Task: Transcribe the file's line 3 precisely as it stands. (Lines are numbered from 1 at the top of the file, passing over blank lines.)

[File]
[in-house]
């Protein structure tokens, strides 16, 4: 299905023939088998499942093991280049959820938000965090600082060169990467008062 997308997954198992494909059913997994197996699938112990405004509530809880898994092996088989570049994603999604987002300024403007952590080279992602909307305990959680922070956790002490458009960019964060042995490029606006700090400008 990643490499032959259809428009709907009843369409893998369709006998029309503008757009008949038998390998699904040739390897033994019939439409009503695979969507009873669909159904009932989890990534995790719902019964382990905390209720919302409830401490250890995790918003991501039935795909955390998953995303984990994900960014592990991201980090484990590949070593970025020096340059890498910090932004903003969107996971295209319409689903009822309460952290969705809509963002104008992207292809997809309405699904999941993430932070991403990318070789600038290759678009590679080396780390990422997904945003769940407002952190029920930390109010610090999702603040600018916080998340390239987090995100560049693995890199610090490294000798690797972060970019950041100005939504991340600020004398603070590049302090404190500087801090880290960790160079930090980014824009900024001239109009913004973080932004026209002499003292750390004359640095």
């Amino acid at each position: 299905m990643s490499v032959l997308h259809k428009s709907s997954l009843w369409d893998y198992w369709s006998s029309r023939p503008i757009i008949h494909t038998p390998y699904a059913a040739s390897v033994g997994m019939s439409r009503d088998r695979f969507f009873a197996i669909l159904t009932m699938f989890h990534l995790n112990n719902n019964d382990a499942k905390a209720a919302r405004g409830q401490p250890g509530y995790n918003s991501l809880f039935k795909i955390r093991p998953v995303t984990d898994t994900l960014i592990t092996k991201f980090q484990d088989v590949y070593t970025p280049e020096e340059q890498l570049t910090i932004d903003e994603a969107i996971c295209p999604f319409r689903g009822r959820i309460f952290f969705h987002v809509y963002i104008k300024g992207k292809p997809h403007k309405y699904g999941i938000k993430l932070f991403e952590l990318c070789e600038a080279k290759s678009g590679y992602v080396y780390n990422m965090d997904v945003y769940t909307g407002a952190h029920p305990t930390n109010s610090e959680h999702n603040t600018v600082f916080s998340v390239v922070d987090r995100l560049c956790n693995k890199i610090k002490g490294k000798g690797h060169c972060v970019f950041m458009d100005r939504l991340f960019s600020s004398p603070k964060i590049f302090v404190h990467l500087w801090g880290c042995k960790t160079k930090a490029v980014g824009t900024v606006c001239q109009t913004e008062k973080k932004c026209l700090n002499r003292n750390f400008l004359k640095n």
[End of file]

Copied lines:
């Amino acid at each position: 299905m990643s490499v032959l997308h259809k428009s709907s997954l009843w369409d893998y198992w369709s006998s029309r023939p503008i757009i008949h494909t038998p390998y699904a059913a040739s390897v033994g997994m019939s439409r009503d088998r695979f969507f009873a197996i669909l159904t009932m699938f989890h990534l995790n112990n719902n019964d382990a499942k905390a209720a919302r405004g409830q401490p250890g509530y995790n918003s991501l809880f039935k795909i955390r093991p998953v995303t984990d898994t994900l960014i592990t092996k991201f980090q484990d088989v590949y070593t970025p280049e020096e340059q890498l570049t910090i932004d903003e994603a969107i996971c295209p999604f319409r689903g009822r959820i309460f952290f969705h987002v809509y963002i104008k300024g992207k292809p997809h403007k309405y699904g999941i938000k993430l932070f991403e952590l990318c070789e600038a080279k290759s678009g590679y992602v080396y780390n990422m965090d997904v945003y769940t909307g407002a952190h029920p305990t930390n109010s610090e959680h999702n603040t600018v600082f916080s998340v390239v922070d987090r995100l560049c956790n693995k890199i610090k002490g490294k000798g690797h060169c972060v970019f950041m458009d100005r939504l991340f960019s600020s004398p603070k964060i590049f302090v404190h990467l500087w801090g880290c042995k960790t160079k930090a490029v980014g824009t900024v606006c001239q109009t913004e008062k973080k932004c026209l700090n002499r003292n750390f400008l004359k640095n």